Effects of different doses of dexmedetomidine on anaesthetic induction with alfaxalone – a clinical trial

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To document the effects of two doses of dexmedetomidine on the induction characteristics and dose requirements of alfaxalone.

Study design

Randomized controlled clinical trial.


Sixty one client owned dogs, status ASA I-II.


Dogs were allocated randomly into three groups, receiving as pre-anaesthetic medication, no dexmedetomidine (D0), 1 μg kg−1 dexmedetomidine (D1) intramuscularly (IM) or 3 μg kg−1 dexmedetomidine IM (D3). All dogs also received 0.2 mg kg−1 methadone IM. Level of sedation was assessed prior to induction of anaesthesia. Induction of general anaesthesia was performed with alfaxalone administered intravenously to effect at a rate of 1 mg kg−1 minute−1; the required dose to achieve tracheal intubation was recorded. Anaesthesia was maintained with isoflurane in oxygen. Cardiopulmonary parameters were recorded throughout the anaesthetic period. Quality of intubation, induction and recovery of anaesthesia were recorded. Quantitative data were compared with one-way anova or Kruskal-Wallis test. Repeated measures were log-transformed and analysed with repeated measures anova (p < 0.05).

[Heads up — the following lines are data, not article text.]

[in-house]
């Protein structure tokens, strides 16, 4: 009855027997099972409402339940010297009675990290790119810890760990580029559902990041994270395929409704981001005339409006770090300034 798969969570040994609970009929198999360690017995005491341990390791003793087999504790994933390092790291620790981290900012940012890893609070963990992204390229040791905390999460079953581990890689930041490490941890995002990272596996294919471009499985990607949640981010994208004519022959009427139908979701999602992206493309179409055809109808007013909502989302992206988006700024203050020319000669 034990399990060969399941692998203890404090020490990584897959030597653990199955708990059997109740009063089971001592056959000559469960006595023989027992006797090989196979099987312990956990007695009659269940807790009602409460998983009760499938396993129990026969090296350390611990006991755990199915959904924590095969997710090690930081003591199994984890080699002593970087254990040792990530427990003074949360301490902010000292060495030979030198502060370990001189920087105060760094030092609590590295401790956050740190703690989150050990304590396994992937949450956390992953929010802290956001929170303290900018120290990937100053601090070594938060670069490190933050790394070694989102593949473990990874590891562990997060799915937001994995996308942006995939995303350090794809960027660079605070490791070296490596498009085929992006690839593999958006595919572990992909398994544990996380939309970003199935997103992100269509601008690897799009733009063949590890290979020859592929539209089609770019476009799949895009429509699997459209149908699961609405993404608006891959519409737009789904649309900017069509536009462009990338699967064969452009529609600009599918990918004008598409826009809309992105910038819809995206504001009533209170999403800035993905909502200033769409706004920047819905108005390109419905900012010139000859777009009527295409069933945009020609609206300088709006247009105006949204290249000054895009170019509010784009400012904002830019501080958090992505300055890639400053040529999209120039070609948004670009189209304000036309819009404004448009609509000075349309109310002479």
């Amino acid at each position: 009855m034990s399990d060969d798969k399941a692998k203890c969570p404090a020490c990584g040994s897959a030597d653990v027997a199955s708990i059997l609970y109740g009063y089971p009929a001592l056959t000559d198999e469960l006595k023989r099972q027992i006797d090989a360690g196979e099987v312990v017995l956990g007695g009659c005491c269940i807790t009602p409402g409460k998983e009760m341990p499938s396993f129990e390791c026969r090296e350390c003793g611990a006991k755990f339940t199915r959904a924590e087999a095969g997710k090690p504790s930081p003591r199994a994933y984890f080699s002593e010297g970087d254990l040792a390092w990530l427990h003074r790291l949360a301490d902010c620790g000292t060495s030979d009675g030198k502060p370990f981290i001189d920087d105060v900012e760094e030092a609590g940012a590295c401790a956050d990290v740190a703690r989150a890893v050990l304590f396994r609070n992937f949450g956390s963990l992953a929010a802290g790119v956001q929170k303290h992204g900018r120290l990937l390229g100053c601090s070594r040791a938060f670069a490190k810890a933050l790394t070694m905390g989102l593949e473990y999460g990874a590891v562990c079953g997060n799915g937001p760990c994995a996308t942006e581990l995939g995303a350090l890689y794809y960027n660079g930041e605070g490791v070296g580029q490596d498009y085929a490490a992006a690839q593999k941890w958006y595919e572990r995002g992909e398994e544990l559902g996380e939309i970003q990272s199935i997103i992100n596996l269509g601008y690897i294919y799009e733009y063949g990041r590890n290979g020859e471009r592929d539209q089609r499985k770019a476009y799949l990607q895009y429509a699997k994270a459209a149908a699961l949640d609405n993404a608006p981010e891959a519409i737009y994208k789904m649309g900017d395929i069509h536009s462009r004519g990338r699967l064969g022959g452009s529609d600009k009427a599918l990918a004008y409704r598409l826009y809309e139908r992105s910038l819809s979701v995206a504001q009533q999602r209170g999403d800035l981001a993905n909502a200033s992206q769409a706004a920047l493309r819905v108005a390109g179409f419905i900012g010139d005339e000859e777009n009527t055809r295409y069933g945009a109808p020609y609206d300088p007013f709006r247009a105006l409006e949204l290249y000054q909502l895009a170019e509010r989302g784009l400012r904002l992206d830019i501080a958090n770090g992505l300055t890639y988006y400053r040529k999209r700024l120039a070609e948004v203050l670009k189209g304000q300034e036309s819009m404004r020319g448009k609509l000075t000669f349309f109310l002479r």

Treatment groups were similar for categorical data, with exception of sedation level (p < 0.001). The doses (mean ± SD) of alfaxalone required for intubation were D0 1.68 ± 0.24, D1 1.60 ± 0.36 and D3 1.41 ± 0.43, the difference between D0 and D3 being statistically significant (p = 0.036). Heart and respiratory rates during the anaesthetic period were significantly different over time and between groups (p < 0.001); systolic arterial blood pressure was significantly different over time (p < 0.001) but not between groups (p = 0.833). Induction quality and recovery scores were similar between groups (p = 1.000 and p = 0.414, respectively).

Conclusions and clinical relevance

The administration of alfaxalone resulted in a good quality anaesthetic induction which was not affected by the dose of dexmedetomidine. Dexmedetomidine at 3 μg kg−1 IM combined with methadone provides good sedation and enables a reduction of alfaxalone requirements.

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